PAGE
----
Led by Ron Mays, MSc Sports Psychology


It can be well argued that the goaltending position in hockey is the most difficult individual position to play in all of team sports.  The technical and tactical components of the position are certainly demanding and take many years to master.  However, anyone who has played the goaltending position for any length of time understands that what separates the hockey goaltender from athletes in other team sports are the mental demands imposed on the goaltender.  Rarely has an individual athlete had such an enormous impact on the outcome of a game and his or her team’s success or failure.  To top it off, the goaltender’s every move is continually scrutinized, subjected to evaluation and commented on by his team-mates, coaches, parents, opponents, fans, scouts, and, perhaps most importantly, by the goaltender himself.


While talent and skill level are undoubtedly integral components of goaltending success, what elite level goaltenders have come to understand is that their success, and the variances in the quality of their performances, can be attributed almost entirely to mental factors.  Talent and skill level are fixed assets that rarely change from game to game or from week to week.  On the other hand, the strength of the goaltender’s mental game can fluctuate drastically from one day to the next leading to wild variations in performance.  For this reason, hockey’s most successful goaltenders are those who have learned to manage their mental game and who have developed the required mental skills enabling them to produce consistently outstanding performances game after game.


Ron Mays, former goaltending coach for the Mississauga/Niagara Ice Dogs for 6 years, with a masters degree in sport psychology  (MSc in Sport Psychology) , has designed a mental skills training seminar to help the goaltender of any age or ability find the missing ingredient to achieving consistently outstanding performances between the pipes.  The purpose of this seminar is threefold:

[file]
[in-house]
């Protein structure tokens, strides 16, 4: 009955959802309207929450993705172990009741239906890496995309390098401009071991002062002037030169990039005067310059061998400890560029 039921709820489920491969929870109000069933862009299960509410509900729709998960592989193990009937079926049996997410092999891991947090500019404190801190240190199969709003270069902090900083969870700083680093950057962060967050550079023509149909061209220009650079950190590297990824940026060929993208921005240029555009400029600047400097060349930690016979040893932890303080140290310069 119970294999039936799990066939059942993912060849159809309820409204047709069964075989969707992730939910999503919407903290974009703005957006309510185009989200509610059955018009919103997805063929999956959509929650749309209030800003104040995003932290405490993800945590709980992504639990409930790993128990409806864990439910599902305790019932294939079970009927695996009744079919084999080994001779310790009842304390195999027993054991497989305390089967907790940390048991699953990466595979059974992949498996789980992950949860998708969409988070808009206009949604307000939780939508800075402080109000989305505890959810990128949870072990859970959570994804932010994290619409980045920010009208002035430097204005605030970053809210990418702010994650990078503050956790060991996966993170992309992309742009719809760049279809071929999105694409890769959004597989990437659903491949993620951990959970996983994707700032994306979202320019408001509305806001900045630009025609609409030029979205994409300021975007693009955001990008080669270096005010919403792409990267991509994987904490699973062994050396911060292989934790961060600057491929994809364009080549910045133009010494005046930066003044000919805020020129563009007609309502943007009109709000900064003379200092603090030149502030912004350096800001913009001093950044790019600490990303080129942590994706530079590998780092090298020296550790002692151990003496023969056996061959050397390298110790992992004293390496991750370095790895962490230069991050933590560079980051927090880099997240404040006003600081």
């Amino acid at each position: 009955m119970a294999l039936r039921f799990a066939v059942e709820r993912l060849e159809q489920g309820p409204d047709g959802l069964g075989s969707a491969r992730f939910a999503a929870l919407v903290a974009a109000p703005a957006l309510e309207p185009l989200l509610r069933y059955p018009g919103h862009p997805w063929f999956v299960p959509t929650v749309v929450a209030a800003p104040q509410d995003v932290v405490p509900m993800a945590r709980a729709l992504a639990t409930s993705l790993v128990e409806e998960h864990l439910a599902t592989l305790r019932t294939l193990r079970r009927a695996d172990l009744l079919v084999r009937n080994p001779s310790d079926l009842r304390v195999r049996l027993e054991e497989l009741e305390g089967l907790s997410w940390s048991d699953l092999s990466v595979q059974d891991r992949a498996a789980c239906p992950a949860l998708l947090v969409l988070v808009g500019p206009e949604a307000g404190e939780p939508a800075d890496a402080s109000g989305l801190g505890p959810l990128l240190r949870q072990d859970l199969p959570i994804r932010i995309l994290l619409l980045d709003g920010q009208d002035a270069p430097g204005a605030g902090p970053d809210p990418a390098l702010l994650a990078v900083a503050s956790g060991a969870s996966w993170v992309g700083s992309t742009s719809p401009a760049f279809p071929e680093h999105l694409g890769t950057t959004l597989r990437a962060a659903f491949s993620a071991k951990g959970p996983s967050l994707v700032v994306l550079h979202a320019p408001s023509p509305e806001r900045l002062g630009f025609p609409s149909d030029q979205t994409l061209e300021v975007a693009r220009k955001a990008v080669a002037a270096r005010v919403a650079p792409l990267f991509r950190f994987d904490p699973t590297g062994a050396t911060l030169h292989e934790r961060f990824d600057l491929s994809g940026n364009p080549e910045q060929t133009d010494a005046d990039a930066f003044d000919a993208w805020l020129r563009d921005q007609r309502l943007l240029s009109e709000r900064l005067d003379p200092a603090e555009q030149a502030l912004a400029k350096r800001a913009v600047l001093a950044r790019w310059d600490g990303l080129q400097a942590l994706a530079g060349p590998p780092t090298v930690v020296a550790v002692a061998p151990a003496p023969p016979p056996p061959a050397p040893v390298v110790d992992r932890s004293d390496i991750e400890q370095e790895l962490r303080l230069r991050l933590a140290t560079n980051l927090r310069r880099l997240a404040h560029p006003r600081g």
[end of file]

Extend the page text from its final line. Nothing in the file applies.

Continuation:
• to educate goaltenders and their parents on how the mental game impacts the goaltender’s physical performance
  • to provide goalies with the mental training tools needed to acquire mental toughness skills
  • to teach the goaltender how to implement mental training skills into their pre-game preparation and in-game performance



Who is the target audience?

These seminars are ideally suited for goaltenders who:

  • suffer from a lack of confidence on occasion or who are looking to maintain a consistently high level of confidence
  • have difficulty maintaining concentration throughout the duration of a game
  • want to learn how to manage their intensity level and enter and stay in the “zone” more often
  • must learn how to thrive under pressure instead of choking during high pressure situations
  • find it hard to bounce back from a set back or poor performance
  • do not have a consistent, stable pre-competition routine in place
  • often perform at a higher level during practice or training than they do in a game
  • struggle with inconsistency
  • want to gain an edge on their competition



The Mental Toughness Training for Goaltenders Seminar Series will feature 4 separate seminars, each (1) one hour in duration and followed by open discussion (Q&A)

Both the goaltender and his/her parent are encouraged to attend each seminar as the topics and knowledge will progress logically from one seminar to the next





  • An introduction to mental toughness training.  What is mental toughness training and how does it impact your on ice performance?
  • Confidence: Unleash its power.
  • Responsibility psychology


  • Concentration: Paying attention to the task at hand.
  • Energy Management: From relaxation to frenzy.


  • Thriving on Pressure
  • Becoming Resilient: Bounce back ability
  • Learn to play in the zone


  • Developing an Effective pre-competition plan
  • Post-game reflection and Debriefing: Learn from your performance.
  • Tryout preparation: Peak performances when it counts


Contact Us to inquire about the next scheduled seminar series.